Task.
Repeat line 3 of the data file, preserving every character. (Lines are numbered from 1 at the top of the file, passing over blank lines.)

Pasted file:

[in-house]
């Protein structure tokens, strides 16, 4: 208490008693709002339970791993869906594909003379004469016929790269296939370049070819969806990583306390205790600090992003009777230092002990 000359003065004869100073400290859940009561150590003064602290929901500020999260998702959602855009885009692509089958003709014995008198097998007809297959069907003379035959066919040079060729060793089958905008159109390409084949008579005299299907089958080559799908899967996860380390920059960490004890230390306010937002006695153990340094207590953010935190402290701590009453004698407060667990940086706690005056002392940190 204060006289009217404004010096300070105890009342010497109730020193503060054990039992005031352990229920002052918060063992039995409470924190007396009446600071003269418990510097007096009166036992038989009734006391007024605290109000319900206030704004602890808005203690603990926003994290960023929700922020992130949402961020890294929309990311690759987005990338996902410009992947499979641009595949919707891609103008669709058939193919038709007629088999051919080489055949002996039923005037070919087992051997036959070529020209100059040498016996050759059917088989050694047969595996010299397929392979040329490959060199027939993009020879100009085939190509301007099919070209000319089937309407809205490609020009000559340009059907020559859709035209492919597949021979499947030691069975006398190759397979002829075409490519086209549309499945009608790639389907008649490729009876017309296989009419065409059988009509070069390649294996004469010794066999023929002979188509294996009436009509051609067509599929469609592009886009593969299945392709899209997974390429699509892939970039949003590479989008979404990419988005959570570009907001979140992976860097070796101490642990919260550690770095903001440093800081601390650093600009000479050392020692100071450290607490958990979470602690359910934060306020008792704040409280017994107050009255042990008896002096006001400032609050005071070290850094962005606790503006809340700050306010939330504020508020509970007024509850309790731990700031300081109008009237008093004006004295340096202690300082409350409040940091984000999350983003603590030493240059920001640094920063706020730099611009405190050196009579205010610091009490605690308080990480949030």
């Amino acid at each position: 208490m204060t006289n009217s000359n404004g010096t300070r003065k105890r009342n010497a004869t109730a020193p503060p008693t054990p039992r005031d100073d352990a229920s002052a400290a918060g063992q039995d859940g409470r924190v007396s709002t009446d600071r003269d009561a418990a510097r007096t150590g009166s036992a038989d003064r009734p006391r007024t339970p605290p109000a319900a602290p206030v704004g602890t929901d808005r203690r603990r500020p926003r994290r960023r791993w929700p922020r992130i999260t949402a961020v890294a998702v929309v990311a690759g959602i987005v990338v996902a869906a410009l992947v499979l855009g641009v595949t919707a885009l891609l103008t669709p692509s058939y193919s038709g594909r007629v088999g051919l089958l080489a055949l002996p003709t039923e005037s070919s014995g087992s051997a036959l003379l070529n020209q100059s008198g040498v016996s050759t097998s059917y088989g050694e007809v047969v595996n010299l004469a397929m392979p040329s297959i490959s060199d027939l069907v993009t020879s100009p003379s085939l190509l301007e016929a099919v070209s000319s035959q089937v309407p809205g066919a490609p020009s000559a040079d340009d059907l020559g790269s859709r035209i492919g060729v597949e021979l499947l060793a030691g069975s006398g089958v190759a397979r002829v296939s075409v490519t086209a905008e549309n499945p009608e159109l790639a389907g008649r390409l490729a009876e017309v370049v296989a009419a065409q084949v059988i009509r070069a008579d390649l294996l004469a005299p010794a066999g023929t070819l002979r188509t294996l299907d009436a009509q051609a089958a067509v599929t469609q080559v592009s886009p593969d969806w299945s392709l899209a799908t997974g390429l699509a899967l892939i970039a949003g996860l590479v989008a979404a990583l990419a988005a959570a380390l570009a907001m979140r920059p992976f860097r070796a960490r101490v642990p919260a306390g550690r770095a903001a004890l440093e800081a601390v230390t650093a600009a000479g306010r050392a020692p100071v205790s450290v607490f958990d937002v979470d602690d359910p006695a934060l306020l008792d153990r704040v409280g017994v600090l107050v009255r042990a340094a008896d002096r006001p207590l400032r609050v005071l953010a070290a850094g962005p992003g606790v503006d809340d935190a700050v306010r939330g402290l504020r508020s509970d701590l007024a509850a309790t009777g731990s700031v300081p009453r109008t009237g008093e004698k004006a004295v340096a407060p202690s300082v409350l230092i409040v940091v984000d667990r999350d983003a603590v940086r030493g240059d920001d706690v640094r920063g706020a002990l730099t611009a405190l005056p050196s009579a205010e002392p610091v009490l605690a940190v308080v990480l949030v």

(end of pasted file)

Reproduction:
């Amino acid at each position: 208490m204060t006289n009217s000359n404004g010096t300070r003065k105890r009342n010497a004869t109730a020193p503060p008693t054990p039992r005031d100073d352990a229920s002052a400290a918060g063992q039995d859940g409470r924190v007396s709002t009446d600071r003269d009561a418990a510097r007096t150590g009166s036992a038989d003064r009734p006391r007024t339970p605290p109000a319900a602290p206030v704004g602890t929901d808005r203690r603990r500020p926003r994290r960023r791993w929700p922020r992130i999260t949402a961020v890294a998702v929309v990311a690759g959602i987005v990338v996902a869906a410009l992947v499979l855009g641009v595949t919707a885009l891609l103008t669709p692509s058939y193919s038709g594909r007629v088999g051919l089958l080489a055949l002996p003709t039923e005037s070919s014995g087992s051997a036959l003379l070529n020209q100059s008198g040498v016996s050759t097998s059917y088989g050694e007809v047969v595996n010299l004469a397929m392979p040329s297959i490959s060199d027939l069907v993009t020879s100009p003379s085939l190509l301007e016929a099919v070209s000319s035959q089937v309407p809205g066919a490609p020009s000559a040079d340009d059907l020559g790269s859709r035209i492919g060729v597949e021979l499947l060793a030691g069975s006398g089958v190759a397979r002829v296939s075409v490519t086209a905008e549309n499945p009608e159109l790639a389907g008649r390409l490729a009876e017309v370049v296989a009419a065409q084949v059988i009509r070069a008579d390649l294996l004469a005299p010794a066999g023929t070819l002979r188509t294996l299907d009436a009509q051609a089958a067509v599929t469609q080559v592009s886009p593969d969806w299945s392709l899209a799908t997974g390429l699509a899967l892939i970039a949003g996860l590479v989008a979404a990583l990419a988005a959570a380390l570009a907001m979140r920059p992976f860097r070796a960490r101490v642990p919260a306390g550690r770095a903001a004890l440093e800081a601390v230390t650093a600009a000479g306010r050392a020692p100071v205790s450290v607490f958990d937002v979470d602690d359910p006695a934060l306020l008792d153990r704040v409280g017994v600090l107050v009255r042990a340094a008896d002096r006001p207590l400032r609050v005071l953010a070290a850094g962005p992003g606790v503006d809340d935190a700050v306010r939330g402290l504020r508020s509970d701590l007024a509850a309790t009777g731990s700031v300081p009453r109008t009237g008093e004698k004006a004295v340096a407060p202690s300082v409350l230092i409040v940091v984000d667990r999350d983003a603590v940086r030493g240059d920001d706690v640094r920063g706020a002990l730099t611009a405190l005056p050196s009579a205010e002392p610091v009490l605690a940190v308080v990480l949030v």